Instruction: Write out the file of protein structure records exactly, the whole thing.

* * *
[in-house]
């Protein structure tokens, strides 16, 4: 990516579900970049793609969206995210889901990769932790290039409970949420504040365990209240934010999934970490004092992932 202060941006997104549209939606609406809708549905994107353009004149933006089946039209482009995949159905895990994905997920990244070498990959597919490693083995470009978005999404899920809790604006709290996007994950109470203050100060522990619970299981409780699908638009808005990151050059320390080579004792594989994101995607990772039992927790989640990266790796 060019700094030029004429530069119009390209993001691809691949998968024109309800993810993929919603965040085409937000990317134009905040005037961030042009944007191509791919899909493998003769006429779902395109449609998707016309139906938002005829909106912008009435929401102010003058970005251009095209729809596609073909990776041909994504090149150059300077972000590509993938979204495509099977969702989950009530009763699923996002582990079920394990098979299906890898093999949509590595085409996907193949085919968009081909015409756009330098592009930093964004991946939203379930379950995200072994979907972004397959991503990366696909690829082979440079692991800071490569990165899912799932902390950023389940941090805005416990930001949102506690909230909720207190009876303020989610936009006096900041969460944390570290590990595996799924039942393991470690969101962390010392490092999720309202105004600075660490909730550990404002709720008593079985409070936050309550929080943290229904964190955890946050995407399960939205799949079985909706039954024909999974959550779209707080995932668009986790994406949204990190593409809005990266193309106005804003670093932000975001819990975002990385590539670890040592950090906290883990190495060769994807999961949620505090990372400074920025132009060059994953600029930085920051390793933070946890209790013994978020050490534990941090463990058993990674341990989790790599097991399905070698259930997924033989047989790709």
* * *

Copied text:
[in-house]
């Protein structure tokens, strides 16, 4: 990516579900970049793609969206995210889901990769932790290039409970949420504040365990209240934010999934970490004092992932 202060941006997104549209939606609406809708549905994107353009004149933006089946039209482009995949159905895990994905997920990244070498990959597919490693083995470009978005999404899920809790604006709290996007994950109470203050100060522990619970299981409780699908638009808005990151050059320390080579004792594989994101995607990772039992927790989640990266790796 060019700094030029004429530069119009390209993001691809691949998968024109309800993810993929919603965040085409937000990317134009905040005037961030042009944007191509791919899909493998003769006429779902395109449609998707016309139906938002005829909106912008009435929401102010003058970005251009095209729809596609073909990776041909994504090149150059300077972000590509993938979204495509099977969702989950009530009763699923996002582990079920394990098979299906890898093999949509590595085409996907193949085919968009081909015409756009330098592009930093964004991946939203379930379950995200072994979907972004397959991503990366696909690829082979440079692991800071490569990165899912799932902390950023389940941090805005416990930001949102506690909230909720207190009876303020989610936009006096900041969460944390570290590990595996799924039942393991470690969101962390010392490092999720309202105004600075660490909730550990404002709720008593079985409070936050309550929080943290229904964190955890946050995407399960939205799949079985909706039954024909999974959550779209707080995932668009986790994406949204990190593409809005990266193309106005804003670093932000975001819990975002990385590539670890040592950090906290883990190495060769994807999961949620505090990372400074920025132009060059994953600029930085920051390793933070946890209790013994978020050490534990941090463990058993990674341990989790790599097991399905070698259930997924033989047989790709």